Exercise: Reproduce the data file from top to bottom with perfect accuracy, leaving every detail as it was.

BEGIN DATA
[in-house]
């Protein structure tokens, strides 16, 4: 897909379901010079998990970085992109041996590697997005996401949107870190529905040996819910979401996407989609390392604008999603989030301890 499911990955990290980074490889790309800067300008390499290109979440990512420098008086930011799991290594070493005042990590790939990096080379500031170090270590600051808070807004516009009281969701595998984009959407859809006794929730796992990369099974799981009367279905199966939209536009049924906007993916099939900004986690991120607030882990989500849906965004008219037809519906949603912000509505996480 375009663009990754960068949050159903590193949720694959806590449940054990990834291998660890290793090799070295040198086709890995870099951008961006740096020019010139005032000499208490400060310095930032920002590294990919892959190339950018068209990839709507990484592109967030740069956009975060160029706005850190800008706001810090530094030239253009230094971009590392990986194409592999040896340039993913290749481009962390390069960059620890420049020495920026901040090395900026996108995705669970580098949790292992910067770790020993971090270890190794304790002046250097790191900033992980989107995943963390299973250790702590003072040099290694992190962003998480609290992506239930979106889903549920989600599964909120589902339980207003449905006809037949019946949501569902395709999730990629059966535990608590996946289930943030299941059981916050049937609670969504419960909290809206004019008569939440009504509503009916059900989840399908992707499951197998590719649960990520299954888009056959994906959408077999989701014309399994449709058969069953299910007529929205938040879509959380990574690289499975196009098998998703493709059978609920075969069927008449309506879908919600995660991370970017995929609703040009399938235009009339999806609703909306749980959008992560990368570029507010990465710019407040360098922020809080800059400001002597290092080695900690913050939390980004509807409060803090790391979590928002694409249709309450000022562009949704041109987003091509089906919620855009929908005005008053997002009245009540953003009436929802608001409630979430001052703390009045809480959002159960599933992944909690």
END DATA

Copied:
[in-house]
């Protein structure tokens, strides 16, 4: 897909379901010079998990970085992109041996590697997005996401949107870190529905040996819910979401996407989609390392604008999603989030301890 499911990955990290980074490889790309800067300008390499290109979440990512420098008086930011799991290594070493005042990590790939990096080379500031170090270590600051808070807004516009009281969701595998984009959407859809006794929730796992990369099974799981009367279905199966939209536009049924906007993916099939900004986690991120607030882990989500849906965004008219037809519906949603912000509505996480 375009663009990754960068949050159903590193949720694959806590449940054990990834291998660890290793090799070295040198086709890995870099951008961006740096020019010139005032000499208490400060310095930032920002590294990919892959190339950018068209990839709507990484592109967030740069956009975060160029706005850190800008706001810090530094030239253009230094971009590392990986194409592999040896340039993913290749481009962390390069960059620890420049020495920026901040090395900026996108995705669970580098949790292992910067770790020993971090270890190794304790002046250097790191900033992980989107995943963390299973250790702590003072040099290694992190962003998480609290992506239930979106889903549920989600599964909120589902339980207003449905006809037949019946949501569902395709999730990629059966535990608590996946289930943030299941059981916050049937609670969504419960909290809206004019008569939440009504509503009916059900989840399908992707499951197998590719649960990520299954888009056959994906959408077999989701014309399994449709058969069953299910007529929205938040879509959380990574690289499975196009098998998703493709059978609920075969069927008449309506879908919600995660991370970017995929609703040009399938235009009339999806609703909306749980959008992560990368570029507010990465710019407040360098922020809080800059400001002597290092080695900690913050939390980004509807409060803090790391979590928002694409249709309450000022562009949704041109987003091509089906919620855009929908005005008053997002009245009540953003009436929802608001409630979430001052703390009045809480959002159960599933992944909690």